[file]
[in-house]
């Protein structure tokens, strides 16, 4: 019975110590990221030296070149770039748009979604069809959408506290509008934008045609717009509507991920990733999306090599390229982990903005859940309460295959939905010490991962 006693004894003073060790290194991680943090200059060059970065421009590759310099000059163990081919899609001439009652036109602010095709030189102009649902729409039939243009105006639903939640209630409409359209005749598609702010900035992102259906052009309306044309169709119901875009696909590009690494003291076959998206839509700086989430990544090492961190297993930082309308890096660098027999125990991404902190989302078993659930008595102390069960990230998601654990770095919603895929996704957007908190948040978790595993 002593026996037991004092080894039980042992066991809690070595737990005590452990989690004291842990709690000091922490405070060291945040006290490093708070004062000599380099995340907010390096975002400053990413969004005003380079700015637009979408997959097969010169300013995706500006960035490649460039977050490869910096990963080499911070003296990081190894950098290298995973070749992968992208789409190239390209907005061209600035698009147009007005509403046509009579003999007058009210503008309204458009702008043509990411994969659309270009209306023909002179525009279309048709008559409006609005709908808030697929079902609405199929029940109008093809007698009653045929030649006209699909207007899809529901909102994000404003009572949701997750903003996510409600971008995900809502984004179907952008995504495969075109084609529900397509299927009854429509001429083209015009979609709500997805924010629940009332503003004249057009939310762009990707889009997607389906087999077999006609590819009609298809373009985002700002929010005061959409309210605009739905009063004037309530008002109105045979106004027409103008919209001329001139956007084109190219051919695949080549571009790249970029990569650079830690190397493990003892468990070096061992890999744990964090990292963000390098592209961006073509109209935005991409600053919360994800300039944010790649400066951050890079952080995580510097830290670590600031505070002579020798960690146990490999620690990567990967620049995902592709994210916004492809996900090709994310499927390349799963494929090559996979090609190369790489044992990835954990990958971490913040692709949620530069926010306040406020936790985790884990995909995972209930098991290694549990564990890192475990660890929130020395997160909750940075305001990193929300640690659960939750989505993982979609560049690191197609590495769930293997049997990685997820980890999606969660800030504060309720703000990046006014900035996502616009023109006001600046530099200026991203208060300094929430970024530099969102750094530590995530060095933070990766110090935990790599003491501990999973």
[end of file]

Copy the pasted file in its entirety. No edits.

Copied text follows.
[in-house]
């Protein structure tokens, strides 16, 4: 019975110590990221030296070149770039748009979604069809959408506290509008934008045609717009509507991920990733999306090599390229982990903005859940309460295959939905010490991962 006693004894003073060790290194991680943090200059060059970065421009590759310099000059163990081919899609001439009652036109602010095709030189102009649902729409039939243009105006639903939640209630409409359209005749598609702010900035992102259906052009309306044309169709119901875009696909590009690494003291076959998206839509700086989430990544090492961190297993930082309308890096660098027999125990991404902190989302078993659930008595102390069960990230998601654990770095919603895929996704957007908190948040978790595993 002593026996037991004092080894039980042992066991809690070595737990005590452990989690004291842990709690000091922490405070060291945040006290490093708070004062000599380099995340907010390096975002400053990413969004005003380079700015637009979408997959097969010169300013995706500006960035490649460039977050490869910096990963080499911070003296990081190894950098290298995973070749992968992208789409190239390209907005061209600035698009147009007005509403046509009579003999007058009210503008309204458009702008043509990411994969659309270009209306023909002179525009279309048709008559409006609005709908808030697929079902609405199929029940109008093809007698009653045929030649006209699909207007899809529901909102994000404003009572949701997750903003996510409600971008995900809502984004179907952008995504495969075109084609529900397509299927009854429509001429083209015009979609709500997805924010629940009332503003004249057009939310762009990707889009997607389906087999077999006609590819009609298809373009985002700002929010005061959409309210605009739905009063004037309530008002109105045979106004027409103008919209001329001139956007084109190219051919695949080549571009790249970029990569650079830690190397493990003892468990070096061992890999744990964090990292963000390098592209961006073509109209935005991409600053919360994800300039944010790649400066951050890079952080995580510097830290670590600031505070002579020798960690146990490999620690990567990967620049995902592709994210916004492809996900090709994310499927390349799963494929090559996979090609190369790489044992990835954990990958971490913040692709949620530069926010306040406020936790985790884990995909995972209930098991290694549990564990890192475990660890929130020395997160909750940075305001990193929300640690659960939750989505993982979609560049690191197609590495769930293997049997990685997820980890999606969660800030504060309720703000990046006014900035996502616009023109006001600046530099200026991203208060300094929430970024530099969102750094530590995530060095933070990766110090935990790599003491501990999973």